A daring, singular biography of one of the great forgotten thinkers of the 20th century - Gershom Scholem, the founder of modern Kabbalah.
Gershom Scholem, the great humanist thinker and founder of modern Kabbalah, is all but forgotten today. But here, in a biography as daring and inquisitive as its subject, George Prochnik goes in search of Scholem, restoring the reputation of a vital intellectual and finding in his work a vision with the power to reinvigorate contemporary religious and political thought.
Tracing Scholem's life from his upbringing in Berlin, where he experienced a close and transformative friendship with Walter Benjamin, Prochnik reveals how Scholem's frustration with the bourgeois ideology of Germany during WWI led him to discover mystic Judaism, Kabbalah, and, finally, Zionism. But having emigrated to what was to become Israel, Scholem again found himself a 'stranger in a strange land', ill at ease with a prevailing conservative form of Zionism.
Prochnik follows Scholem to the modern Holy Land - only to find that he too is disillusioned by the state politics he encounters. But through his profound study of Scholem and his own experience of Jerusalem, Prochnik not only questions the ideological and religious constructs of Jerusalem, but finds an ethical way forward, showing how a new form of pluralism might energize Jewish thought.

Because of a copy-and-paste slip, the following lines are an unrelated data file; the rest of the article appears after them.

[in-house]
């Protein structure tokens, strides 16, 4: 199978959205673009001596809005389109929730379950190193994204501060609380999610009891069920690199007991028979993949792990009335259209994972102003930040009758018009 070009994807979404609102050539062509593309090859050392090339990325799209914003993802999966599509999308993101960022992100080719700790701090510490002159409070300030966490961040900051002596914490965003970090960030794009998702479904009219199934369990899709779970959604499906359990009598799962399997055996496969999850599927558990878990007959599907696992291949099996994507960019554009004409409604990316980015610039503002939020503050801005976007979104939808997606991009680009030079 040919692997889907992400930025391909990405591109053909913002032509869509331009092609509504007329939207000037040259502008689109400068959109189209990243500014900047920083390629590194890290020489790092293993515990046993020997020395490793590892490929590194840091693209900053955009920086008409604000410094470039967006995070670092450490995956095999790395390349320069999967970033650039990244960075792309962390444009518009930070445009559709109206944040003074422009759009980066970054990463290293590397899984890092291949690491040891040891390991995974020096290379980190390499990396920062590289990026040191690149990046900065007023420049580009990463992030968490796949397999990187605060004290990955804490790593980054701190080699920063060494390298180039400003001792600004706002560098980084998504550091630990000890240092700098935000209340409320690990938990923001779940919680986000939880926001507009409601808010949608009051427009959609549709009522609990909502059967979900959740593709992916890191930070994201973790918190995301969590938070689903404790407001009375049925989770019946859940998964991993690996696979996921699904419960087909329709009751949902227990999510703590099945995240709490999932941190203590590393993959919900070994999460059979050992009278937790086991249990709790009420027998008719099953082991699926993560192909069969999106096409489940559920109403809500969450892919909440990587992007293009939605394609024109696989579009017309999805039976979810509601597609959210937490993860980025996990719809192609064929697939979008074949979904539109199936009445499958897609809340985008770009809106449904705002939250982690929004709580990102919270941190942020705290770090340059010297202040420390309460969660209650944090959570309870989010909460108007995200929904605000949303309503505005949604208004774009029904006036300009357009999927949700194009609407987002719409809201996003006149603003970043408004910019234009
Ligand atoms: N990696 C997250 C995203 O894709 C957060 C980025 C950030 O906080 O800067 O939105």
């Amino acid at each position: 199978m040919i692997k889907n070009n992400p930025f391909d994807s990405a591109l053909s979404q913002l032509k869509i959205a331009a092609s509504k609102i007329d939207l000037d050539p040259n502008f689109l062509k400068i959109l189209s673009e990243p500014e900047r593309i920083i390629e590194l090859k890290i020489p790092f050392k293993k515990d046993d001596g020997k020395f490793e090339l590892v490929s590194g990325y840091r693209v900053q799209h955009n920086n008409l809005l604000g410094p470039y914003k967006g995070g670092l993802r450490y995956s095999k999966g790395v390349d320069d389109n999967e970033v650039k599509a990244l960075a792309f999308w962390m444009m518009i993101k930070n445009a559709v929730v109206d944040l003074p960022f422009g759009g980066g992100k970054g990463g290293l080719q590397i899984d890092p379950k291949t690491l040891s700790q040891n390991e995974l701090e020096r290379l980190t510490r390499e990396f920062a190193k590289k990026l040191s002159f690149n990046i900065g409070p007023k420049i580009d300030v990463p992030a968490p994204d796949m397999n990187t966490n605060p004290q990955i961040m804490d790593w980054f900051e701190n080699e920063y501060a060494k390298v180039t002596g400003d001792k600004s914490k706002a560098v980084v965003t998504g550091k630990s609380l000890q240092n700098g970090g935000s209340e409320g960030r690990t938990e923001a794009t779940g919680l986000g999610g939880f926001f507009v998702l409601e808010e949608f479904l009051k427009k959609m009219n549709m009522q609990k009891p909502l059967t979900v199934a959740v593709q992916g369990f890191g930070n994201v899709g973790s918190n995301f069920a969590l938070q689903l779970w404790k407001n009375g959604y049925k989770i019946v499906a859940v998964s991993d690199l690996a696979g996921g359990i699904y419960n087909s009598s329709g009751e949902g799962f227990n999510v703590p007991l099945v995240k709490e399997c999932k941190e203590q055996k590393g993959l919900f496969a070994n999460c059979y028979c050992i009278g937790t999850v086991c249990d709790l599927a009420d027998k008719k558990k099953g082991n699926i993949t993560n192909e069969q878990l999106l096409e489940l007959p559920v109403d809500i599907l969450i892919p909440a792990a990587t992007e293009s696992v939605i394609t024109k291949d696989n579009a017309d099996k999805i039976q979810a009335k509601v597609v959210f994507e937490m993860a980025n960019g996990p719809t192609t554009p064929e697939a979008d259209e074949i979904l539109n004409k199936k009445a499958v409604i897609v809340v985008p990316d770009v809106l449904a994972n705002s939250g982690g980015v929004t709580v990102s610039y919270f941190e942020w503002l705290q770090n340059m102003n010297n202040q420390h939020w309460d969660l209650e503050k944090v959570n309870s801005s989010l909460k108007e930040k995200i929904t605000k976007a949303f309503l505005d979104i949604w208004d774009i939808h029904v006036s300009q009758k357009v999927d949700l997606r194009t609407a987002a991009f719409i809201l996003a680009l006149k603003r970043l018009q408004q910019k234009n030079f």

George Prochnik's essays, poetry, and fiction have appeared in numerous journals. He has taught English and American literature at the Hebrew University in Jerusalem, is editor-at-large for Cabinet magazine, and is the author of The Impossible Exile: Stefan Zweig at the End of the World (2014), In Pursuit of Silence: Listening for Meaning in a World of Noise (2010), and Putnam Camp: Sigmund Freud, James Jackson Putnam, and the Purpose of American Psychology (2006). He lives in New York City.
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